She exited as I folded up her somewhat ironed, spotted table cloth. Two more to iron. Next up was another gold table cloth; this one belonging to Jeff's mom. This one, also spotted. I got to it. And there was Pauline. She wasn't frowning at the spots. They had been there a long time. Like me, Pauline often didn't have time to worry with things like spots. She didn't linger long. She wouldn't have recognized the laundry room - it wasn't there when she raised her family in the house. I knew that she moved on to the kitchen - her domain - where she lovingly followed her son around as he puttered around slicing yams, checking on his turkey, getting ready to make the gravy. I imagine she glanced over his shoulder in her no-nonsense way, watching the proceedings to make sure he was doing everything right. She didn't cry any tears as it wasn't her way to waste tears on much of anything; certainly not on anything happy. But I know her heart swelled as she watched her son who is like her in so many ways, and who is such a wonderful husband and father. She comes around quite often, especially in the kitchen, but she had other places to visit this holiday. I imagine she was off to her daughter's house next, where most of her children and grandchildren would be gathering, later.

Finally, I attempted to smooth out the last spotted table cloth. This table cloth conjured no spirits. This table cloth was mine. It was my turn to be the only mama in the laundry room. And I began thinking about my children. About how much I love them. About how proud they make me. About how I can't imagine my life without them. And that made me think about Jules. I've always loved my children. But I haven't always loved them desperately. But trying to understand the words being spoken by a doctor as he calmly explained that my son had a brain tumor - that experience has been nicked into my mothering armor. Desperate. A new word, that one. Knowing that Jules is lucky and that this experience merely brought us to the brink of the edge, and did not push us over, has made me thankful and grateful beyond measure. Truly beyond measure. Words do not do justice...

And then, with the increased awareness of my blessings or luck or whatever you want to call it, came an increased awareness of the suffering of others. I can't think about Jules without thinking of the parents who looked over the edge and then fell...who didn't hear the words "operable" or "benign".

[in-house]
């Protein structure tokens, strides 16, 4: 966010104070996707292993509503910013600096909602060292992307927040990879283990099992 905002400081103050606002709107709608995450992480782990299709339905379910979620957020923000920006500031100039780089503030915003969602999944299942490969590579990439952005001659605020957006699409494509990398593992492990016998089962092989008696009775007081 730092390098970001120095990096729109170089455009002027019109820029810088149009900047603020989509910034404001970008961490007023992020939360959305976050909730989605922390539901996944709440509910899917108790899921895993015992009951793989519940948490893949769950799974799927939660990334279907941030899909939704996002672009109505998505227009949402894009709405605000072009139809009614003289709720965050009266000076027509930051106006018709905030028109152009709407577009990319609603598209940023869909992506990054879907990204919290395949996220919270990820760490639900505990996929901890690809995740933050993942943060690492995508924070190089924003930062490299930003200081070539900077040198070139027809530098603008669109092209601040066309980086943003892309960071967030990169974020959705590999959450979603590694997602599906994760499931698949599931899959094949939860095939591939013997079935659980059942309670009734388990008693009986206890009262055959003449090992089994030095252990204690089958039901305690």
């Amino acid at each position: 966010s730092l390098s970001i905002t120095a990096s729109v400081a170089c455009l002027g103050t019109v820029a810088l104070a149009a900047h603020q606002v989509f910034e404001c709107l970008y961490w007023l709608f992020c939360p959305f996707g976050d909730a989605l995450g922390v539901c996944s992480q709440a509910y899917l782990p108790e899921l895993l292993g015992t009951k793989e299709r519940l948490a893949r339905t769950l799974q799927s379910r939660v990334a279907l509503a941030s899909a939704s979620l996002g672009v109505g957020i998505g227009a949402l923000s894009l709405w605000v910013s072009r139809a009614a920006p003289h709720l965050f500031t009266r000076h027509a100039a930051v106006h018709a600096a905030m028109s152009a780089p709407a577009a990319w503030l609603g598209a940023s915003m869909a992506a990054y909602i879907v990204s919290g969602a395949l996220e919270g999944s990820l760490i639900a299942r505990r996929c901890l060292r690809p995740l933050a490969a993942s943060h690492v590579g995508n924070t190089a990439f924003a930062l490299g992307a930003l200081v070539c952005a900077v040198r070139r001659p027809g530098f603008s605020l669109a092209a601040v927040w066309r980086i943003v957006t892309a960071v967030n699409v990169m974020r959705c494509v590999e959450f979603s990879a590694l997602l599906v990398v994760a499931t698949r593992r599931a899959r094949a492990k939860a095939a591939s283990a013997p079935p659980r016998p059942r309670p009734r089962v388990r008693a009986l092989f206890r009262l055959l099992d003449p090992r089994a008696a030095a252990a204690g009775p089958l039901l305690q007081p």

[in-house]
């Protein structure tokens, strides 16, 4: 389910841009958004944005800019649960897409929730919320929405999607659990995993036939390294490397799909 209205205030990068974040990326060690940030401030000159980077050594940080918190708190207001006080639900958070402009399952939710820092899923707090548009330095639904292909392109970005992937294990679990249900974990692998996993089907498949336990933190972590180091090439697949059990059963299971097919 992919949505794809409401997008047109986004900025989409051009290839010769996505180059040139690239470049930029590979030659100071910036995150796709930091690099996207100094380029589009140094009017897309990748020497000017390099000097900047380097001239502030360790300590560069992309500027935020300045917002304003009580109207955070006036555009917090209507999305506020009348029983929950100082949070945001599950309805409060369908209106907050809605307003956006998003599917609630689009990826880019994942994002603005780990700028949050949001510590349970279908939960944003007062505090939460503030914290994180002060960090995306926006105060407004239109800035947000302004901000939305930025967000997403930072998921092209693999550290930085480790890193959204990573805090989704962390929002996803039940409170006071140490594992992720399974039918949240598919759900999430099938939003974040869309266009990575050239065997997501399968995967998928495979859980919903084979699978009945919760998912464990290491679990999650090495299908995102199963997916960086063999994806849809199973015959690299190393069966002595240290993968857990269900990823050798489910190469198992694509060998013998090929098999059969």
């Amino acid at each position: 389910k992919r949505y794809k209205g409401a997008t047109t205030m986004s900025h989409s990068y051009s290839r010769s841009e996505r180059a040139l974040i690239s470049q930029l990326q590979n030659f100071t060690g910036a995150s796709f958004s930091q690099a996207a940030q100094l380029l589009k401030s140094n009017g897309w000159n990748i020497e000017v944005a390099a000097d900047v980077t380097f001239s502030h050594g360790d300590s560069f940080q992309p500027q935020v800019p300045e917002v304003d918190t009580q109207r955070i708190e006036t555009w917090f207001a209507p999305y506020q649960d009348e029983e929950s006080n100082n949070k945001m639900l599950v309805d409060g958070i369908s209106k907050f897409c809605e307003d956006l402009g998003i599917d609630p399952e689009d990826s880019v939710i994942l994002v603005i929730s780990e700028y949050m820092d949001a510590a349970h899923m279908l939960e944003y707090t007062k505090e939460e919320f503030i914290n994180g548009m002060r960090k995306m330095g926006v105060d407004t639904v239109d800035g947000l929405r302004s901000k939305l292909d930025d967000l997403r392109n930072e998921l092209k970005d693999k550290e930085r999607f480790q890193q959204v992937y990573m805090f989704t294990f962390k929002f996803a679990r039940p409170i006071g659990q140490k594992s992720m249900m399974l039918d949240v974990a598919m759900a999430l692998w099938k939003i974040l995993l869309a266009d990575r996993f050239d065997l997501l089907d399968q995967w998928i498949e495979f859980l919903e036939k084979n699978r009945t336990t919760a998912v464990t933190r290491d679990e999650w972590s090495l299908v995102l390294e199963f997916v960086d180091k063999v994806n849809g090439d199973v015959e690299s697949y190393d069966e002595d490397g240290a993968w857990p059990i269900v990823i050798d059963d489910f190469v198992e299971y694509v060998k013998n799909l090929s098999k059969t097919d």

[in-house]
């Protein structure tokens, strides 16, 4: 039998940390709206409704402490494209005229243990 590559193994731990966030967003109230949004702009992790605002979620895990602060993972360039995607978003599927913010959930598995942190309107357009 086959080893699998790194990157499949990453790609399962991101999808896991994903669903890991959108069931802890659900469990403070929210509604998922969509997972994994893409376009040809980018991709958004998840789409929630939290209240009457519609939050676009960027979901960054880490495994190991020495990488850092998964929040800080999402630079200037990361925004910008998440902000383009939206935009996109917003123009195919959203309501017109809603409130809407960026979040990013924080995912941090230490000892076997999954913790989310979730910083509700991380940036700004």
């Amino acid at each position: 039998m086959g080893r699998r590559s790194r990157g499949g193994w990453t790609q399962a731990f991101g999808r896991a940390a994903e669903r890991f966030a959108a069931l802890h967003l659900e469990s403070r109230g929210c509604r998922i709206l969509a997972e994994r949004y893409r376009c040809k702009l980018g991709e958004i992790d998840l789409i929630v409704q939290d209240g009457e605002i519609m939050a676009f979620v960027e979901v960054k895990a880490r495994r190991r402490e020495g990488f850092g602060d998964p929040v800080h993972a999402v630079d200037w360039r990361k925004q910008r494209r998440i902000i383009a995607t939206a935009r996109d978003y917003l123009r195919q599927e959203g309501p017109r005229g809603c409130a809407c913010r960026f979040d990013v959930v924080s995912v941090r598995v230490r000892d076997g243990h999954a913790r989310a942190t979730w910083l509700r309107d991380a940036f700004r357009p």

Parent. What a joyful and totally vulnerable word. How many people are painfully parenting this holiday season? How many are unable to provide warmth and security for their children? Or food? I am aware of the families panicking this holiday season because of lost jobs, decreased wages, foreclosed homes....I was a bundle of mixed emotions when I folded that last table cloth. I was grateful, happy, and sorrowful all at the same time. All because of some spotted table cloths.

I emerged to a living room of kids putting tables together and making place cards. And it was looking at the place cards that made the sorrow disappear. It was the names. Yes, my mom is gone. My dad is with us and we're lucky enough to see him several times a week. The same with my sister. We are blessed to be able to see my brother, whose health has improved since this time last year. Yes, there are hungry people. I looked at my friend Janet's place card and remembered how she works with the poor and feeds the hungry. Yes, there are atrocities and parentless children. I looked at Ellie's place card, and Susan's and Galen's place cards, and proudly thought of the work they do to promote peace, tolerance, and an end to genocide. Suddenly, there were only two feelings left for me: Hope and Thankfulness. Perfect for Thanksgiving. I was ready to greet the guests.